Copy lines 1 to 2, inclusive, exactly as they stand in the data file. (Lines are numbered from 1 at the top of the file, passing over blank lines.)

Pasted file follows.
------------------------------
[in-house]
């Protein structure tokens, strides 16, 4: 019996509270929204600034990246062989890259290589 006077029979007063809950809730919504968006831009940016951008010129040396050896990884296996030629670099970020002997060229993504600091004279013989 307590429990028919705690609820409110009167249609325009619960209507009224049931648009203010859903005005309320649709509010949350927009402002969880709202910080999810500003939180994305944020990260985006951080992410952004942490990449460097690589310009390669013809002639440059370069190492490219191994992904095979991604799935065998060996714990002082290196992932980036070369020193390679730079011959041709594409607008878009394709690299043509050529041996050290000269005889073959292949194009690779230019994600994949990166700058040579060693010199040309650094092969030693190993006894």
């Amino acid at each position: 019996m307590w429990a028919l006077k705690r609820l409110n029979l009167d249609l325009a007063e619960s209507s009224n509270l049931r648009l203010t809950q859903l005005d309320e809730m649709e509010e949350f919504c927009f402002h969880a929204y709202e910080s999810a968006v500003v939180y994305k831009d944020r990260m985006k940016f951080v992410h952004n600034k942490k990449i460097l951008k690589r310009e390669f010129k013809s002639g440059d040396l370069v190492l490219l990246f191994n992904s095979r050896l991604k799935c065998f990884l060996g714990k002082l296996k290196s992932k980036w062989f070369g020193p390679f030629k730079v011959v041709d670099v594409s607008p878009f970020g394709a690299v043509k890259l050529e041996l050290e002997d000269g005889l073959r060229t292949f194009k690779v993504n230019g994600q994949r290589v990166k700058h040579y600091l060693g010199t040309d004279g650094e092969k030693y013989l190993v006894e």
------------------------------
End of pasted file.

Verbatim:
[in-house]
């Protein structure tokens, strides 16, 4: 019996509270929204600034990246062989890259290589 006077029979007063809950809730919504968006831009940016951008010129040396050896990884296996030629670099970020002997060229993504600091004279013989 307590429990028919705690609820409110009167249609325009619960209507009224049931648009203010859903005005309320649709509010949350927009402002969880709202910080999810500003939180994305944020990260985006951080992410952004942490990449460097690589310009390669013809002639440059370069190492490219191994992904095979991604799935065998060996714990002082290196992932980036070369020193390679730079011959041709594409607008878009394709690299043509050529041996050290000269005889073959292949194009690779230019994600994949990166700058040579060693010199040309650094092969030693190993006894």